Once hoarding behavior has been identified, there are a number of ways to address the resident:

  • For community engagement
  • -Get buy-in from church members, family, or neighbors
  • -Consider creating a task force with primary partners like housing and public health to address social, psychological, or environmental questions in treatment
  • -Establish procedures like ongoing visitation
  • For addressing hoarding behavior
  • -Set realistic expectations
  • -Aim for home functional and safe, not home beautiful
  • -Engage in their goals for their home using an empathetic approach

“Community Risk Assessment: The First Chapter in Your CRR Story”

Conducting a Community Risk Assessment (CRA) is the vital first step of Community Risk Reduction (CRR), a process that helps communities recognize potential risks and develop proactive plans to alleviate them, improving safety outcomes for residents and first responders. This session helped public educators and first responders explore how to use their data as a strong launch-pad into addressing specific risks in their communities.

 South County Fire was able to use their CRA to identify areas of the county that produced higher call volumes requesting COVID-19 tests. With the tools gained from the NFPA CRA pilot project, they introduced a set of education campaigns and new procedures that is beginning to create a decrease in those calls. Windsor used the dashboard to more accurately track their demographics, leading to COVID-19 outreach that focused on high-density areas and new materials that better reflect the community.

To put your best foot forward in completing a Community Risk Assessment for CRR, remember:

  • When collecting data, get as local as you can, as often as you can.
  • Use the data to tell a story about your community
  • Form partnerships with your key stakeholders
  • Measure the capacity of emergency services to deal with crises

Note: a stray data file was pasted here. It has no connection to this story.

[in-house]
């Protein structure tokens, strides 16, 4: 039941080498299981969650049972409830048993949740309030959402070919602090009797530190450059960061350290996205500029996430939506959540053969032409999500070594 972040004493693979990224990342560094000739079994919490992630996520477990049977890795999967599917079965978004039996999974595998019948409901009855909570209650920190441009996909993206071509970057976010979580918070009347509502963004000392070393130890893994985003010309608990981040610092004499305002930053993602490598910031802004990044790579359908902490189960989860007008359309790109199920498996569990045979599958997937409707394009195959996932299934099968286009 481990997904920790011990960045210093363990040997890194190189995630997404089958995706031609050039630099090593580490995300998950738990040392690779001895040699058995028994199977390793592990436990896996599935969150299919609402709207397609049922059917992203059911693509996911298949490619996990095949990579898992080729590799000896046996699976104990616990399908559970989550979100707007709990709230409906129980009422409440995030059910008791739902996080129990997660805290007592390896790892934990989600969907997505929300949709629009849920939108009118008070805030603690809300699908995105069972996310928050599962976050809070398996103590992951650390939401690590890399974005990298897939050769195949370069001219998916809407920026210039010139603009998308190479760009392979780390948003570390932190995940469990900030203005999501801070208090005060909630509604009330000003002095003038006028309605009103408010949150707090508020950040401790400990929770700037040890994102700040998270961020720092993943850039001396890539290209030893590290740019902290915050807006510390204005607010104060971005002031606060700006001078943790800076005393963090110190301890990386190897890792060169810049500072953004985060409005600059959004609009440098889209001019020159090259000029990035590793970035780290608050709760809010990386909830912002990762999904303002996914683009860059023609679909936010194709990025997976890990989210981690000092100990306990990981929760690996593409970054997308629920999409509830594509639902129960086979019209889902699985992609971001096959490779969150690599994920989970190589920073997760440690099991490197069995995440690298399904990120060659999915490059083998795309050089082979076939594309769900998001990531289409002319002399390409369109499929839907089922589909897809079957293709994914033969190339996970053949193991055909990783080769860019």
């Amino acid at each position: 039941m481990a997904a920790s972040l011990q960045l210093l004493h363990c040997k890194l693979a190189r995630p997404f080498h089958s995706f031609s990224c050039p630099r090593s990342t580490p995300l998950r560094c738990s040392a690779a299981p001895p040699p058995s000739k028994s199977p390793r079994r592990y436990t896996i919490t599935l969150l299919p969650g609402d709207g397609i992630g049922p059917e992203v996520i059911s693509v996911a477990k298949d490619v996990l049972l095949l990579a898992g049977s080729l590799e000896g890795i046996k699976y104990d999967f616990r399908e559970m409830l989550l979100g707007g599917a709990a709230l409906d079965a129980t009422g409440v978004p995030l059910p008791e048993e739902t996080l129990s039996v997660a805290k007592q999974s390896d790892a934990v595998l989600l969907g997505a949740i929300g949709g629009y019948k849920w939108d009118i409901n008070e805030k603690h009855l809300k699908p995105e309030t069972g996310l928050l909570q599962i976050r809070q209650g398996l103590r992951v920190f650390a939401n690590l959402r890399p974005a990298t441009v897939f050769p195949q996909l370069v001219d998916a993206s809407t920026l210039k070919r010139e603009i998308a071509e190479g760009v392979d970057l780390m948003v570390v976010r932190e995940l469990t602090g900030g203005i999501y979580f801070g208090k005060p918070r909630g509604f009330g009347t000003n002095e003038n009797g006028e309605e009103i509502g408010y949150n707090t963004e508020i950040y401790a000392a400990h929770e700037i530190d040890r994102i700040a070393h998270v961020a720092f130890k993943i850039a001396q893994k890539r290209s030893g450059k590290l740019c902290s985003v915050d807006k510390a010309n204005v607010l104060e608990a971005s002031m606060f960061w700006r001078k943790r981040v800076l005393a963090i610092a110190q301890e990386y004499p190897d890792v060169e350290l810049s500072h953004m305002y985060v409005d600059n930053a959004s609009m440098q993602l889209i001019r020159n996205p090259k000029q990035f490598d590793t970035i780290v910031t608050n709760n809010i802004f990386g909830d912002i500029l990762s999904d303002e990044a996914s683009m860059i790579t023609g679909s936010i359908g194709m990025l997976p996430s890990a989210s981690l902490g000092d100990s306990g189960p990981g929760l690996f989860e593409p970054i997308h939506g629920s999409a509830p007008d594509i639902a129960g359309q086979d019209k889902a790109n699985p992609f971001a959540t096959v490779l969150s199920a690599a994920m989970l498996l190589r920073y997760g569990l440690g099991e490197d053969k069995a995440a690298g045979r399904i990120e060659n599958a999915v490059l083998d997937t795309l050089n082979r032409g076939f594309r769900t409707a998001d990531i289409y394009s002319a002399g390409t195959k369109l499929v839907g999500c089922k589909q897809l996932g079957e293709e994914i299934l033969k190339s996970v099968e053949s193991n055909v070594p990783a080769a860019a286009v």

Fire departments can also apply to be a part of the next phase of NFPA’s
CRA pilot project. For more information, please contact our CRR team at CRR@nfpa.org.

 

 “Taking your education programs virtually anywhere”

Fire and life safety educators gained a deeper understanding of how to engage with their participants in a virtual world and enhance their experiences by using digital tools, tips and tricks. Taking presentations online can be a great way to meet the audience where they are, increase convenience, reach a larger audience, and open collaboration opportunities. They are fun, interactive, and help participants take in information at their own pace with recording and re-watching capabilities.

 

When considering what virtual tools work for you, remember these tips from Brene Duggins, fire prevention coordinator for the Holly Grove, NC Fire Department and media coordinator of the Oak Grove High School in Davidson County, NC:

  • Don’t panic—it may be new, but it’s easy to do!
  • Collaborate with other educators
  • Find areas in the community that increase internet accessibility for students that might need it
  • Consider tools such as breakout rooms, exit tickets, and more uses for Google Forms


 “Falls Prevention among Older Adults”